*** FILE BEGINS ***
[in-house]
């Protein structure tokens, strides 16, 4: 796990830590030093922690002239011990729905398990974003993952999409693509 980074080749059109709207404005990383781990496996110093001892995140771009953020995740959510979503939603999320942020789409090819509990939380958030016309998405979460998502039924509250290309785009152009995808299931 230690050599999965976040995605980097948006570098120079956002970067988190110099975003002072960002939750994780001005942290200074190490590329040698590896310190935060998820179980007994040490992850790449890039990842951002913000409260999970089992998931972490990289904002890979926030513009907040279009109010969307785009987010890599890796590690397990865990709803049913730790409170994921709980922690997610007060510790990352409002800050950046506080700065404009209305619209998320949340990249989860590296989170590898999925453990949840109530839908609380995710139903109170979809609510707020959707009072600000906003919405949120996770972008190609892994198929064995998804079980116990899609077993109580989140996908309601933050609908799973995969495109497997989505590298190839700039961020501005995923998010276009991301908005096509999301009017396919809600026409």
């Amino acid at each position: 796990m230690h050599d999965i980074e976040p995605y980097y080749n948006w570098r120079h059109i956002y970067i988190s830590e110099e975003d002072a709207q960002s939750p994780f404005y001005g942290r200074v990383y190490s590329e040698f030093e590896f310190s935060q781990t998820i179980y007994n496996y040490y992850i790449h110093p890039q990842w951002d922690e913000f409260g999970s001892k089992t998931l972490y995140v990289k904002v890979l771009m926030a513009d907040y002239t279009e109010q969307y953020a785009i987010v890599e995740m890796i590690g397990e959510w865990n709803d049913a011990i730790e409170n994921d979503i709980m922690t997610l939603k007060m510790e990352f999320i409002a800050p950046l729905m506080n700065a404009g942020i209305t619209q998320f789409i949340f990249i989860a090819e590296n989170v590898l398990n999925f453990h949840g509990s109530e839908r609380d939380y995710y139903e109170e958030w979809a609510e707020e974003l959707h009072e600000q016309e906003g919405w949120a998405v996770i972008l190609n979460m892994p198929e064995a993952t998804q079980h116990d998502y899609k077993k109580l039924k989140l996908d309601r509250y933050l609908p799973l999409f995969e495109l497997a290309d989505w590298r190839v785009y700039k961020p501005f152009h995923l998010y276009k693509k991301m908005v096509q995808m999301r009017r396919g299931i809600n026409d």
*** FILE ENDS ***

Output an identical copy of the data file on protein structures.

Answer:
[in-house]
């Protein structure tokens, strides 16, 4: 796990830590030093922690002239011990729905398990974003993952999409693509 980074080749059109709207404005990383781990496996110093001892995140771009953020995740959510979503939603999320942020789409090819509990939380958030016309998405979460998502039924509250290309785009152009995808299931 230690050599999965976040995605980097948006570098120079956002970067988190110099975003002072960002939750994780001005942290200074190490590329040698590896310190935060998820179980007994040490992850790449890039990842951002913000409260999970089992998931972490990289904002890979926030513009907040279009109010969307785009987010890599890796590690397990865990709803049913730790409170994921709980922690997610007060510790990352409002800050950046506080700065404009209305619209998320949340990249989860590296989170590898999925453990949840109530839908609380995710139903109170979809609510707020959707009072600000906003919405949120996770972008190609892994198929064995998804079980116990899609077993109580989140996908309601933050609908799973995969495109497997989505590298190839700039961020501005995923998010276009991301908005096509999301009017396919809600026409």
């Amino acid at each position: 796990m230690h050599d999965i980074e976040p995605y980097y080749n948006w570098r120079h059109i956002y970067i988190s830590e110099e975003d002072a709207q960002s939750p994780f404005y001005g942290r200074v990383y190490s590329e040698f030093e590896f310190s935060q781990t998820i179980y007994n496996y040490y992850i790449h110093p890039q990842w951002d922690e913000f409260g999970s001892k089992t998931l972490y995140v990289k904002v890979l771009m926030a513009d907040y002239t279009e109010q969307y953020a785009i987010v890599e995740m890796i590690g397990e959510w865990n709803d049913a011990i730790e409170n994921d979503i709980m922690t997610l939603k007060m510790e990352f999320i409002a800050p950046l729905m506080n700065a404009g942020i209305t619209q998320f789409i949340f990249i989860a090819e590296n989170v590898l398990n999925f453990h949840g509990s109530e839908r609380d939380y995710y139903e109170e958030w979809a609510e707020e974003l959707h009072e600000q016309e906003g919405w949120a998405v996770i972008l190609n979460m892994p198929e064995a993952t998804q079980h116990d998502y899609k077993k109580l039924k989140l996908d309601r509250y933050l609908p799973l999409f995969e495109l497997a290309d989505w590298r190839v785009y700039k961020p501005f152009h995923l998010y276009k693509k991301m908005v096509q995808m999301r009017r396919g299931i809600n026409d």